Road trips in India are full of surprises. Turn into a detour and you will find a historic fort or the ruins of an old temple or a lush field filled with sunflowers or a herd of elephants blocking your path. I did not have any wildlife encounter but I discovered a piece of history on a very busy road in Ramanathapuram in Tamil Nadu as I was on my way to Rameshwaram – a palace. This is one of the places to visit in Rameshwaram.
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There is no tourist board here that announces the presence of the palace. Nor is it located atop a hillock or beside a lake .It is on a crowded road rubbing shoulders with budget hotels and hardware shops.A petty shop selling everything from tea to cigarettes is in fact it’s very next neighbour.
The portals however stand tall, amidst all the clutter almost touching the sky, reminding passers-by of its erstwhile glory. The pillars are strong and a deity stands there poised at the top. I cross the road avoiding the vehicles that constantly whiz past me as I try to get an uninterrupted view of the gates, only to see the electrical wires criss-crossing them.
A cyclist enters the gate and he is followed by two small boys, still in their school uniforms. The silence inside the palatial compound is a marked contrast to the busy traffic on the roads. The board finally announces that it is the Ramalinga Vilasam in Tamil. I am the only visitor here . The caretaker tells me that this palace built around the end 17th and early 18th centuries has weathered many a storm – nature’s fury as well as battles lost and won in this terrain.
Ramanathapuram or Ramanad Palace is the home of the Sethupathy kings who ruled this region in the 17th century and were considered the guardians of the Sethusamudram near Rameshwaram. Pilgrims and travellers were protected by these rulers . The kings ruled parts of Southern Tamilnadu for more than 300 years and it is believed that some parts of the palace complex precedes even that era. You can see the palace in Ramanathapuram town.
The palatial complex includes their private royal rooms, the present residence where the present Sethupathy Maharaja stays with his family. Besides the many buildings, one can visit the temples and durbar hall which is today a museum. I enter the latter.
Built during the era of Kizhavan Sethupathy in the 17th century, the durbar hall transports you into a visually colourful period of that era. With white pillars holding the foundation rather strong, the hall is a veritable storehouse of weapons and daggers. Walking along the dark corridors of erstwhile power, I am however unable to take my eyes from the murals on the wall. Besides the Gods and Goddesses and stories from epics and puranas, I look at some of the murals that depict war and peace treaties with kings and queens.
The Sethupathy kings are immortalised as well in the world of murals as they are shown rewarded and honoured by the Nayaks. The Marathas, the British, the Nayaks – the tableau of paintings take you into a world of various dynasties and stories of their flimsy friendships and power struggles. Decked in layers of costumes and bold jewellery, these rulers sit either at each other’s table for signing treaties or to form new conspiracies. The Europeans are here too, flattering the king and enticing them with gifts or demanding that they pay tribute to them. Eventually it was the British who deposed of the rulers here.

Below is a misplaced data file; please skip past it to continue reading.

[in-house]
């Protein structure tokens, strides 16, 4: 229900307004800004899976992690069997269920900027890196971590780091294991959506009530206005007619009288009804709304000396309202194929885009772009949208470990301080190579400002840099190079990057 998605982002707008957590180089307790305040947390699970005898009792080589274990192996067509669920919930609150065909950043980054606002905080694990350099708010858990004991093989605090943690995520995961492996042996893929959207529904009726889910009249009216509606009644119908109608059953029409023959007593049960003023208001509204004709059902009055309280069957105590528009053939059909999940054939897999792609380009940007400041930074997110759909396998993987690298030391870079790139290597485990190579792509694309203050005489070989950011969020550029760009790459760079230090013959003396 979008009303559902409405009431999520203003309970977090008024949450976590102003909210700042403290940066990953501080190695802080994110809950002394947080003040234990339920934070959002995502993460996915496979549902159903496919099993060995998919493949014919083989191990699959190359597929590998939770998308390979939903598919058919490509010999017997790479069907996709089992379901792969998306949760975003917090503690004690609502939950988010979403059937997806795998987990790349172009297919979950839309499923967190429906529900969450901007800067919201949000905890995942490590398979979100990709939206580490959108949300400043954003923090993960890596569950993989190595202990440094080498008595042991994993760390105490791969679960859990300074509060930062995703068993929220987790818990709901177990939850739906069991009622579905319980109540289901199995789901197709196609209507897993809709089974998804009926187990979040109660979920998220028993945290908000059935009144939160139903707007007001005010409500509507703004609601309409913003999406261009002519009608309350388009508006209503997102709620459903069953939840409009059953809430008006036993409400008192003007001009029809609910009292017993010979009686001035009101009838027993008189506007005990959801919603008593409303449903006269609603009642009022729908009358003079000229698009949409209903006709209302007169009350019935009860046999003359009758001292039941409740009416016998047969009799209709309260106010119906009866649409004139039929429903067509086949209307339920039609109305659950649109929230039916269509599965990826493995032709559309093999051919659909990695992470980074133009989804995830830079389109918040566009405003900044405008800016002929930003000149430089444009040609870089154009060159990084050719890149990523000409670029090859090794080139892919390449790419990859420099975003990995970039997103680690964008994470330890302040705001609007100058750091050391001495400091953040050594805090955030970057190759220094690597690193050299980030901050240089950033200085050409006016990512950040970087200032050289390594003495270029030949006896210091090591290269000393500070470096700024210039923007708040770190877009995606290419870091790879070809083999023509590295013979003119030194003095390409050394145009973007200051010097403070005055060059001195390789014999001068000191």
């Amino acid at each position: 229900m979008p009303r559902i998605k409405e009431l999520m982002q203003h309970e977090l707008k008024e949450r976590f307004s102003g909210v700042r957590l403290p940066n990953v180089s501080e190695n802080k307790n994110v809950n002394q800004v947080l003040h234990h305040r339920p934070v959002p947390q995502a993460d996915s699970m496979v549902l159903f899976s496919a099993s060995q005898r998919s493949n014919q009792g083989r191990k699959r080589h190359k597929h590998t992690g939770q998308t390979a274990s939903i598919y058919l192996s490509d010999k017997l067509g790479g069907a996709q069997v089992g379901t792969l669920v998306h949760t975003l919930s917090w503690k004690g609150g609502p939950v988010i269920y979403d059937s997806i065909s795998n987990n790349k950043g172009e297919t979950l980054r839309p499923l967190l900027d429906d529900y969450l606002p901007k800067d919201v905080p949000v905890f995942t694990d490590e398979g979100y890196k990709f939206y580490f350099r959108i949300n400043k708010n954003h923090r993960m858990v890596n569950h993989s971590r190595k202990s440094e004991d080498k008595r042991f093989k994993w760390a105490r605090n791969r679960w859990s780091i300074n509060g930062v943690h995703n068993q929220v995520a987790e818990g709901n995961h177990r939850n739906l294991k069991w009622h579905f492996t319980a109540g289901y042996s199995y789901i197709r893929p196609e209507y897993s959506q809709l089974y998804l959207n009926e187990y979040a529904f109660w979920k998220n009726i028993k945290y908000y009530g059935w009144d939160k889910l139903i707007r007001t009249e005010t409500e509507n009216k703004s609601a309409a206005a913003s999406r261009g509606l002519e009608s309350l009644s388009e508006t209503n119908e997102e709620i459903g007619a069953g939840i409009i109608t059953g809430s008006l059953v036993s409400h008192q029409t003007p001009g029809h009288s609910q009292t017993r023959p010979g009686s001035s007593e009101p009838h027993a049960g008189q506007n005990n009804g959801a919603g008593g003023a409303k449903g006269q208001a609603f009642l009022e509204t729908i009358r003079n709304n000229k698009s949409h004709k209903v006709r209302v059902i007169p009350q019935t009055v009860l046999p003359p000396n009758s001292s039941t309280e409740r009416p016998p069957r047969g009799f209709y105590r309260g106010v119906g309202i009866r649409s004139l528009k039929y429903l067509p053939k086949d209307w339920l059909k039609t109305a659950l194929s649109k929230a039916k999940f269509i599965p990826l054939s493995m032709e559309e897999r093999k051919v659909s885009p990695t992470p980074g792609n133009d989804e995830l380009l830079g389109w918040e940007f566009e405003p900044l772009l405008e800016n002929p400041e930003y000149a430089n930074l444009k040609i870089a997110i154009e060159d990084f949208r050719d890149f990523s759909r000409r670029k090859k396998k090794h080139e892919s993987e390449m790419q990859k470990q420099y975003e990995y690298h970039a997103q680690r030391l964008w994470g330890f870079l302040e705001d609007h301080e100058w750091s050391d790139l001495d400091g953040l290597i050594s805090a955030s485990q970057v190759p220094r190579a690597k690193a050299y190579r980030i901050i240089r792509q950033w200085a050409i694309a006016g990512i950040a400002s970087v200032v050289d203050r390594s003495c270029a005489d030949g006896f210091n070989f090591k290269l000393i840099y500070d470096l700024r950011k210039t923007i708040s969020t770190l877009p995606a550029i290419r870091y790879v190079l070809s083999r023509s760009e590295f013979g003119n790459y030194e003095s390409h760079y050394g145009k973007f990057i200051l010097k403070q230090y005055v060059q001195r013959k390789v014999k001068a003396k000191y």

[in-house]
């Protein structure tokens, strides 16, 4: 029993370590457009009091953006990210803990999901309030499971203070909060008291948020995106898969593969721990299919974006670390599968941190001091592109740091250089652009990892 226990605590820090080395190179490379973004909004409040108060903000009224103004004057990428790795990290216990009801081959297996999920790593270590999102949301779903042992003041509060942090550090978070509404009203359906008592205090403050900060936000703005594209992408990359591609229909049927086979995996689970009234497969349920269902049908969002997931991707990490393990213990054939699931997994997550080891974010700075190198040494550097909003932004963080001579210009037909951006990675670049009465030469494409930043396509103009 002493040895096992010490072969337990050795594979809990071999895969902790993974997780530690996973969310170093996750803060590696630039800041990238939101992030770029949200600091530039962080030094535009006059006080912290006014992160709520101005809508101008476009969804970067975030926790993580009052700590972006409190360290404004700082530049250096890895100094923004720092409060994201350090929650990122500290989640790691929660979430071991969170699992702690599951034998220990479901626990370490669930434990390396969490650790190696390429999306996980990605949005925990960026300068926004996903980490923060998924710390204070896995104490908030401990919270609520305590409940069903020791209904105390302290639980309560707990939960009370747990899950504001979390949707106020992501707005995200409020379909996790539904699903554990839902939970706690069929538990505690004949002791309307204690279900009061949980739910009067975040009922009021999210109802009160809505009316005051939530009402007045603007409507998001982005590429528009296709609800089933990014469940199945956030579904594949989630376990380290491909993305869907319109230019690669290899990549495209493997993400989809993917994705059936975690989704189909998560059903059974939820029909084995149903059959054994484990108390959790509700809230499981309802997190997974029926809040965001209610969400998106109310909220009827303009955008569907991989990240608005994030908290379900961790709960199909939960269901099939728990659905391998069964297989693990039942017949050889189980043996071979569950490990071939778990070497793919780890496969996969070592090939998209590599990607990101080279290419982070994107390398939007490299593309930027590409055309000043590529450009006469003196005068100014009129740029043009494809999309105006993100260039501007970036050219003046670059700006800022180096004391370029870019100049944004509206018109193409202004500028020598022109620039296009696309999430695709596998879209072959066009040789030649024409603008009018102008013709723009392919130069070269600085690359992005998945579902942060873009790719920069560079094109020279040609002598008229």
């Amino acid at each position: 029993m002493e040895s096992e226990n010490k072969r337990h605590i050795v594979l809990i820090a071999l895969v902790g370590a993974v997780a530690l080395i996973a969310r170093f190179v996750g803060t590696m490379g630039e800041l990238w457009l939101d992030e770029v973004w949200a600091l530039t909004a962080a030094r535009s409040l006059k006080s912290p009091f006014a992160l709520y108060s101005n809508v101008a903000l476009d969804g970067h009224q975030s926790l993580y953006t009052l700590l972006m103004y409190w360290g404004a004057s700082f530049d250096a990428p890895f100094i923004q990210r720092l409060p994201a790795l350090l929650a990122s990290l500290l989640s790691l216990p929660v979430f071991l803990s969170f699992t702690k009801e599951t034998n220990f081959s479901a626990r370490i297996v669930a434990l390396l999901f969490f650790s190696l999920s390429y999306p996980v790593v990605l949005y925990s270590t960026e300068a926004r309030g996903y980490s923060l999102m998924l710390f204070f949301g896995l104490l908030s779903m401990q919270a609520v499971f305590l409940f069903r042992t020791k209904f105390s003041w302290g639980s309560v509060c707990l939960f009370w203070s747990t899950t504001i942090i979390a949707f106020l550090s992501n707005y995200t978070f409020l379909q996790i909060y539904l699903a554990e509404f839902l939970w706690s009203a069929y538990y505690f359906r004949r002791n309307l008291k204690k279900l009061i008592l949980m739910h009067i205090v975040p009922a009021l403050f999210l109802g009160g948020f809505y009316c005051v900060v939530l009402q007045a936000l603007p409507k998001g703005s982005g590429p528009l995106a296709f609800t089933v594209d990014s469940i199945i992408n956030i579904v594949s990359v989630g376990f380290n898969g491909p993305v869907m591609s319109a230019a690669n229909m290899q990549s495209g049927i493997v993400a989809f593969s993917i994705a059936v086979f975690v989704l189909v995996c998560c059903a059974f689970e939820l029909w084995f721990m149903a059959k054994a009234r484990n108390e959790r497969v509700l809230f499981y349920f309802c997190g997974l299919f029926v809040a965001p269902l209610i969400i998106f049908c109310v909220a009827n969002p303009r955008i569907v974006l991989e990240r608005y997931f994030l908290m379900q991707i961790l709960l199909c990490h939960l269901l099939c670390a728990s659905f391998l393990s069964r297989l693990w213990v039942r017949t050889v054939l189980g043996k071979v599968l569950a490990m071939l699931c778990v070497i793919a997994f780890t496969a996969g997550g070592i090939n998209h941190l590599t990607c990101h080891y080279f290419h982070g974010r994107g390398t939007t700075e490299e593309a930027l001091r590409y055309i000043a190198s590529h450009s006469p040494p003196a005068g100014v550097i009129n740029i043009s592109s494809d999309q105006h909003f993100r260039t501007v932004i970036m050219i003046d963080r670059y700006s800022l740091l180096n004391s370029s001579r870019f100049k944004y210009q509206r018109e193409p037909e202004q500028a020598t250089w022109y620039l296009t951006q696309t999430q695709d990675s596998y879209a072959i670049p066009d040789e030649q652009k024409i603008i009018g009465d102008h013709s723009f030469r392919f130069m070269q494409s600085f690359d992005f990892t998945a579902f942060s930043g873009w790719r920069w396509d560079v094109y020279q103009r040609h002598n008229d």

Almost every inch of the palace is coated with paint – from the ceilings to the walls. The lifestyle of the era is painted here in bold strokes depicting dances, sports as the romance of the era comes out alive in these panels.
As I turn to leave, the light filters through the dark corridors . I can see silhouettes of young school boys who probably found the palace more interesting than school show up against the pillars. I stop by at the temple of Rajarajeshwari, the principal deity of the Sethupathy kings. The bells ring out aloud, as I am told that the idol was gifted by the Nayaks to the Sethupathis . She stands there watching over the palace, which has withstood many calamities over a period of time.
The current queen lives in Chennai but her cousin and his wife live in these premises and they even run a school here. My curiosity gets to me when I hear that the royal scion Sethupathi does meet guests and I decide to try my luck. A narrow arch adorned with a carving of the Goddess Lakshmi welcoming you to the town.
In bright blue and white paint is a blessing that says “ Long Live Our King.” I walk around, seeing old monuments in various stages of ruins and restorations . And that is when I see another board that has the crest of the kings and their names. The school is a little further away but the entire complex is filled with several monuments. An old man walking along the arch shows me around but I hear that the royal patrons are away in Madurai for the day.
The world inside these gates and arches is a far cry from the chaos outside it. Stately and poised, they stand in regal splendour taking one into the bygone days of the past. Palaces are purely symbols, reminding one of the erstwhile glory that has crumbled over the passage of time. Yet they stand there to tell you their story – if one is willing to listen.
Ramanathapuram is less than 60 kms from Rameshwaram and it is well connected by road and rail from Chennai, Pondicherry and other cities. The palace is in the heart of the town and is open from 10 am to 5 pm with Friday being a holiday.
A version of this story was published in Yahoo Travel India